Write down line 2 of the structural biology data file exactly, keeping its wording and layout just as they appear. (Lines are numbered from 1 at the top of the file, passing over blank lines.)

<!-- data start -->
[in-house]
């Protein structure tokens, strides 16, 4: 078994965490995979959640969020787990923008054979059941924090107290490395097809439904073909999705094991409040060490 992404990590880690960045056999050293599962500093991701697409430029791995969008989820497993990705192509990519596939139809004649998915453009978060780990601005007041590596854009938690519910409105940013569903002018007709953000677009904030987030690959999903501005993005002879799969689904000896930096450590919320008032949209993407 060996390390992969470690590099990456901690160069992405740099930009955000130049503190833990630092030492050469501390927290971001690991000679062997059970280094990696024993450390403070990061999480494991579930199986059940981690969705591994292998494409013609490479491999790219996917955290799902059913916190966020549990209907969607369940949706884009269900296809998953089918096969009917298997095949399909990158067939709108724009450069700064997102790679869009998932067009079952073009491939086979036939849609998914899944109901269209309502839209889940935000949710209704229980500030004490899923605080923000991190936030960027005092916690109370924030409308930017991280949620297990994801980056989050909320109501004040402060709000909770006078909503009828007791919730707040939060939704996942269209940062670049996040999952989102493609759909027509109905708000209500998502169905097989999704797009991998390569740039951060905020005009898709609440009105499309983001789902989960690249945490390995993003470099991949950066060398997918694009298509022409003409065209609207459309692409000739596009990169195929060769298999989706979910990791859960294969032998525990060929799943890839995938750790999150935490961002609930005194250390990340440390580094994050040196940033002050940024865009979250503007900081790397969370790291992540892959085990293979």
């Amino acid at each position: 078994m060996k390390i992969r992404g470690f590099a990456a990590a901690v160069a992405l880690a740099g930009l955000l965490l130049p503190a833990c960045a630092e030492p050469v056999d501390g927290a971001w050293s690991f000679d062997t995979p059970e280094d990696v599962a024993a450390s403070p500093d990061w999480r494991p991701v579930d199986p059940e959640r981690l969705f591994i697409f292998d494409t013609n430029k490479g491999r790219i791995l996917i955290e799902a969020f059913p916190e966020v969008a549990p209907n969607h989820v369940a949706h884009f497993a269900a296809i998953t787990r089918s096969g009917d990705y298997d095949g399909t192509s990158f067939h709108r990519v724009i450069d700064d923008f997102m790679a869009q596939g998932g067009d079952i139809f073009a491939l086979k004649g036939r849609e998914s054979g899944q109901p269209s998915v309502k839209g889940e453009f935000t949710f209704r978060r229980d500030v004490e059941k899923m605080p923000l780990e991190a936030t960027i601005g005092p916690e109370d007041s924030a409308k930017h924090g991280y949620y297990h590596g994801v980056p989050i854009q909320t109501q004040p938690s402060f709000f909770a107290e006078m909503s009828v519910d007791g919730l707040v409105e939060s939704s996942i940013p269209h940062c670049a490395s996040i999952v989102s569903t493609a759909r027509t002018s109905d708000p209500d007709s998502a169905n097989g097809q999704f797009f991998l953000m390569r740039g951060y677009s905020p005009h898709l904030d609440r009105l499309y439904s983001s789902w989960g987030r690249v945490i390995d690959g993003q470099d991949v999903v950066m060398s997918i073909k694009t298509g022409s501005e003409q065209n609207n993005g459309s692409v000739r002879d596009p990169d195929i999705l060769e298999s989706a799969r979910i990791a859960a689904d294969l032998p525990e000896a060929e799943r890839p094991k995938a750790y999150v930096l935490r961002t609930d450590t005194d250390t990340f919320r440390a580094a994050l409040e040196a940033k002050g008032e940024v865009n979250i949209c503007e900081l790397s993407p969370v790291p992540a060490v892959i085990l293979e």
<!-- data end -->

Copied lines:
């Protein structure tokens, strides 16, 4: 078994965490995979959640969020787990923008054979059941924090107290490395097809439904073909999705094991409040060490 992404990590880690960045056999050293599962500093991701697409430029791995969008989820497993990705192509990519596939139809004649998915453009978060780990601005007041590596854009938690519910409105940013569903002018007709953000677009904030987030690959999903501005993005002879799969689904000896930096450590919320008032949209993407 060996390390992969470690590099990456901690160069992405740099930009955000130049503190833990630092030492050469501390927290971001690991000679062997059970280094990696024993450390403070990061999480494991579930199986059940981690969705591994292998494409013609490479491999790219996917955290799902059913916190966020549990209907969607369940949706884009269900296809998953089918096969009917298997095949399909990158067939709108724009450069700064997102790679869009998932067009079952073009491939086979036939849609998914899944109901269209309502839209889940935000949710209704229980500030004490899923605080923000991190936030960027005092916690109370924030409308930017991280949620297990994801980056989050909320109501004040402060709000909770006078909503009828007791919730707040939060939704996942269209940062670049996040999952989102493609759909027509109905708000209500998502169905097989999704797009991998390569740039951060905020005009898709609440009105499309983001789902989960690249945490390995993003470099991949950066060398997918694009298509022409003409065209609207459309692409000739596009990169195929060769298999989706979910990791859960294969032998525990060929799943890839995938750790999150935490961002609930005194250390990340440390580094994050040196940033002050940024865009979250503007900081790397969370790291992540892959085990293979």